Out & Intake - front coverOut & Intake - front cover

Last but certainly not least is Out & Intake, probably the most diverse collection of tracks to be found in the box. Starting with the free-style inferno Turner Point, the listener has absolutely no idea what kind of ride they’re in for. This is the blessing and the curse of Hawkwind. Cajun Jinx is a thoughtfully crafted track, progressing from ambient beauty into rocking frenzy. Solitary Mind Games is confusingly but consistently misnamed as Solitary Mind Games Tomorrow in every part of this boxset. The duo of Starflight and Ejection make up a nice ying and yang in the centre of the album. The following track Assassins of Allah, though perhaps not so politically correct, is nonetheless a great rollercoaster of rock. It’s quite intresting to hear the band play 5/4 in 5/4, but I wouldn’t say they have much success. The bonus tracks provide some much needed respite after all the craziness and experimentation on this album, providing listeners a chance to once again hear fan favourites such as the haunting Warrior on the Edge of Time and another cracking version of Brainstorm.

It’ll have become incredibly apparent to anyone reading this article that I am definitely not a Hawkwind guru. And perhaps that’s a good thing; after all, Hawkwind fans have in the past been branded as “the wrong sort of people”. When I first realised what I was getting myself into here, I was rather hesitant to dip my toes into this fans-only treasure trove. What I’ve instead seen is a glorious panorama of the bonkers world of Hawkwind and its offshoots; a diverse smorgasbord of space rock and so much more. Though none of the albums themselves are particularly of merit, bringing all five together into one set gives a strange cohesiveness to the proceedings. The experience is only accentuated by the loving recreations of the original sleeves including all the original artwork, all placed together in a sturdy clamshell box. In my mind, this is the first Esoteric anthology to actually have mini-album replicas. While the booklet essay is competent, Brian Tawn occasionally spends entire paragraphs devoted to albums that are not included in the set, and leaving notes about some of the included albums very sparse indeed, so that I’ve actually had to do some Googling in order to understand what I’m hearing. It just feels like it could have been a bit more purposefully-written. For fans, this will be an utter delight, and for me, well… it’s been an education.

[For those wanting to investigate further there’s a facinating in-depth interview with Hawkwind’s Harvey Bainbridge HERE, conducted by Mark Powell of Atomhenge/Esoteric]

Hawkwind, Friends & Relations

01. Who’s Gonna Win the War [Hawklords] (5:55)
02. Golden Void [Sonic Assassins] (4:46)
03. Robot [Hawkwind] (5:59)
04. Raj Neesh [Inner City Unit] (2:21)
05. Good Girl, Bad Girl [Michael Moorcock & the Deep Fix] (3:47)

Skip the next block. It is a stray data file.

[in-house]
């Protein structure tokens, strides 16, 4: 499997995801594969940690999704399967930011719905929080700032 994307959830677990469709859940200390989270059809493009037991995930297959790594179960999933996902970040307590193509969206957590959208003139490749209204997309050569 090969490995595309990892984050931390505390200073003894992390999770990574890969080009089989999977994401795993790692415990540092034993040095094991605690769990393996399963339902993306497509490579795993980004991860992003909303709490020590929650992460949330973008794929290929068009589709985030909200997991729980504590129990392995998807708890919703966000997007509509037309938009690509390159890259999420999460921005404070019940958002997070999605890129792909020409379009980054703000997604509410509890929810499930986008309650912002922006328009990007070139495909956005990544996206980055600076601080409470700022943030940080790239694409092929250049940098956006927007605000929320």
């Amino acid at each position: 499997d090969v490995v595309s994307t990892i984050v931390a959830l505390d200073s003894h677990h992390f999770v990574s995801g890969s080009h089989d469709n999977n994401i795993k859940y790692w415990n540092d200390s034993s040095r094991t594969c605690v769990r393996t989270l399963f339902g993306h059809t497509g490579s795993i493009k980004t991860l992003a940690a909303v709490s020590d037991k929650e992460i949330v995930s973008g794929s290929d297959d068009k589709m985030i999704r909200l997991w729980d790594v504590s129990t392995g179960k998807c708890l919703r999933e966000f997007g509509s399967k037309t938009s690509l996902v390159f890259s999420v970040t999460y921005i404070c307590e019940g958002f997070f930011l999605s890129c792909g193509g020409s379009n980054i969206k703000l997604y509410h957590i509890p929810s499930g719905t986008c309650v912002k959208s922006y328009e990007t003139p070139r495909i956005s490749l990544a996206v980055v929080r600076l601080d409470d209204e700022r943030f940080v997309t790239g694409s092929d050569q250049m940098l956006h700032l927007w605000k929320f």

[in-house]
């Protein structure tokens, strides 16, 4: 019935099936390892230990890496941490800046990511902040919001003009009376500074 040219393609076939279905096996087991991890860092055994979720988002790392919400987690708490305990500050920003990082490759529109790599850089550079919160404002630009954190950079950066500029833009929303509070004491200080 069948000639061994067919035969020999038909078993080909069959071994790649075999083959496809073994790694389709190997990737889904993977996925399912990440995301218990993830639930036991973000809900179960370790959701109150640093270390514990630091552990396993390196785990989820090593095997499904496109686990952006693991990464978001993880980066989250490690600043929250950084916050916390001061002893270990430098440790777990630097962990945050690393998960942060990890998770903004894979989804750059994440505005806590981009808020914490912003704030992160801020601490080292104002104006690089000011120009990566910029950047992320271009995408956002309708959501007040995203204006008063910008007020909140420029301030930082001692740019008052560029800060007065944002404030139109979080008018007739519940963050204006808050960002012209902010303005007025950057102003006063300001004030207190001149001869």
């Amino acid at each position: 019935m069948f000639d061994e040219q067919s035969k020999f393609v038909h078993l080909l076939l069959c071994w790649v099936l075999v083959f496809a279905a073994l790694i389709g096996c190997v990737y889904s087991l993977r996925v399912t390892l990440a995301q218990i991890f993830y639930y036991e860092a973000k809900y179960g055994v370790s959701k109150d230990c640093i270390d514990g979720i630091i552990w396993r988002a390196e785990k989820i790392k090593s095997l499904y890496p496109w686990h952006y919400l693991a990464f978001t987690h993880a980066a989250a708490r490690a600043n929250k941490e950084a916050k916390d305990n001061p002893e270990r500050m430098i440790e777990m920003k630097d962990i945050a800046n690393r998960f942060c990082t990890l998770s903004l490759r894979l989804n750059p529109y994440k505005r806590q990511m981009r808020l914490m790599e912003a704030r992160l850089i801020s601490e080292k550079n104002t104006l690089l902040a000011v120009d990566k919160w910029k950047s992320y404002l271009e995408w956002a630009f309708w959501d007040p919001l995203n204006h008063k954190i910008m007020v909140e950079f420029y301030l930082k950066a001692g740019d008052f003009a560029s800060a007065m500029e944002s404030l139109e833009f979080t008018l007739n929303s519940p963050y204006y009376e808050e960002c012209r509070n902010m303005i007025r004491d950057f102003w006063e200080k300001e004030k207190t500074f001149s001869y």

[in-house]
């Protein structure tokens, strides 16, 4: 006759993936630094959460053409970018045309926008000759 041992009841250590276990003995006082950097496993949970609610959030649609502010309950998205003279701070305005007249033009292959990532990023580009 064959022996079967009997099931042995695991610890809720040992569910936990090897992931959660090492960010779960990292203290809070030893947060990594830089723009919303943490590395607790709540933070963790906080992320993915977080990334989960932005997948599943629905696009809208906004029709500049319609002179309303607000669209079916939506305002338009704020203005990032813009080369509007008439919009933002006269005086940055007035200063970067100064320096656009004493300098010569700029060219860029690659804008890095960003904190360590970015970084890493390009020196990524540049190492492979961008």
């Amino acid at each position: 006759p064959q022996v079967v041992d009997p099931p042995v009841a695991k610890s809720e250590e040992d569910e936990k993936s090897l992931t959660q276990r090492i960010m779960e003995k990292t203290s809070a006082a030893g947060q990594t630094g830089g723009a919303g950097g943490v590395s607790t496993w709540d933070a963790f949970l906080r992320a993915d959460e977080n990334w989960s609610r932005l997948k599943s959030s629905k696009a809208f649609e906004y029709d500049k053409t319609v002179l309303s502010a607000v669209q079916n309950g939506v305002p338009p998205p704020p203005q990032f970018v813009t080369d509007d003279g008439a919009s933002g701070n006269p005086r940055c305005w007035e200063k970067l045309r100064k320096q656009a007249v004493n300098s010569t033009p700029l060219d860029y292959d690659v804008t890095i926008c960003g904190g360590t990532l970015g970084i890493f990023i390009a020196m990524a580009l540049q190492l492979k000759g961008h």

06. Valium Ten [Hawklords] (7:52)
07. Human Beings [Inner City Unit] (2:57)
08. Time Centre [Michael Moorcock’s Deep Fix] (4:35)
~ Bonus Tracks:
09. Dodgem Dude [Michael Moorcock’s Deep Fix] (2:47)
10. Starcruiser [Michael Moorcock’s Deep Fix] (3:17)
11. Hurry on Sundown [Hawkwind Zoo] (5:04)
12. Sweet Mistress of Pain [Hawkwind Zoo] (5:28)
13. Kings of Speed [Hawkwind] (4:32)

Time – 59:20

01. Zones (0:46)
02. Dangerous Vision (5:05)
03. Running Through the Back Brain (6:18)
04. The Island (3:18)
05. Motorway City (4:54)
06. Utopia ’84 (2:07)
07. Social Alliance (4:40)
08. Sonic Attack (5:47)
09. Dream Worker (5:28)
10. Brainstorm (8:34)
11. Master of the Universe (3:29)

Time – 50:26

Hawkwind, Friends & Relations – Twice Upon a Time
01. Earth Calling [Hawkwind] (3:00)
02. We Do It [Hawkwind] (10:31)
03. Spirit of the Age [Hawkwind] (5:58)
04. The Changing [Harvey Bainbridge] (3:27)
05. Phone Home Elliot [Uncle Nik & The E.T.’s] (2:38)
06. Work [Martin Griffin] (3:42)
07. Man with the Golden Arm [Nik Turner] (3:57)
08. Motherless Children [Dave Brock] (5:18)
~ Bonus Track:
09. The Brothel in Rosenstrasse [Michael Moorcock’s Deep Fix] (3:44)

Time – 42:15

Hawkwind, Friends & Relations – Vol.3
01. Psychedelia Lives [Hawkwind] (4:28)
02. Drug Cabinet Key [Hawklords] (6:07)
03. Wired Up for Sound [Dave Brock] (4:26)
04. The Widow Song [Robert Calvert] (2:42)
05. Toad on the Road [The Alman Mulo Band] (3:59)
06. When the Going Gets Tough [Dave Brock] (3:08)
07. Vampire [Stravinsky’s Shoe] (4:39)
08. Canes Venatici [Underground Zerø] (4:53)
~ Bonus Tracks:
09. Watching the Grass Grow [Hawkwind] (3:41)
10. Stonehenge Decoded [Hawkwind] (8:20)

Time – 46:23

Out & Intake
01. Turner Point (2:21)
02. Waiting for Tomorrow (4:43)
03. Cajun Jinx (4:58)
04. Solitary Mind Games (5:08)
05. Starfight (1:50)
06. Ejection (2:14)
07. Assassins of Allah (3:54)
08. Flight to Maputo (5:16)
09. Confrontation (3:03)
10. 5/4 (2:12)
11. Ghost Dance (3:54)
12. Coded Languages (4:23)
13. Warrior on the Edge of Time (3:38)
~ Bonus Tracks:
14. Brainstorm (5:27)
15. Blue Dreamer (1:32)

Time – 54:33

Total Time – 4:12:57

Too numerous to mention!

Record Label: Atomhenge
Catologue #: ATOMCD51039
Release date: 28th April 2014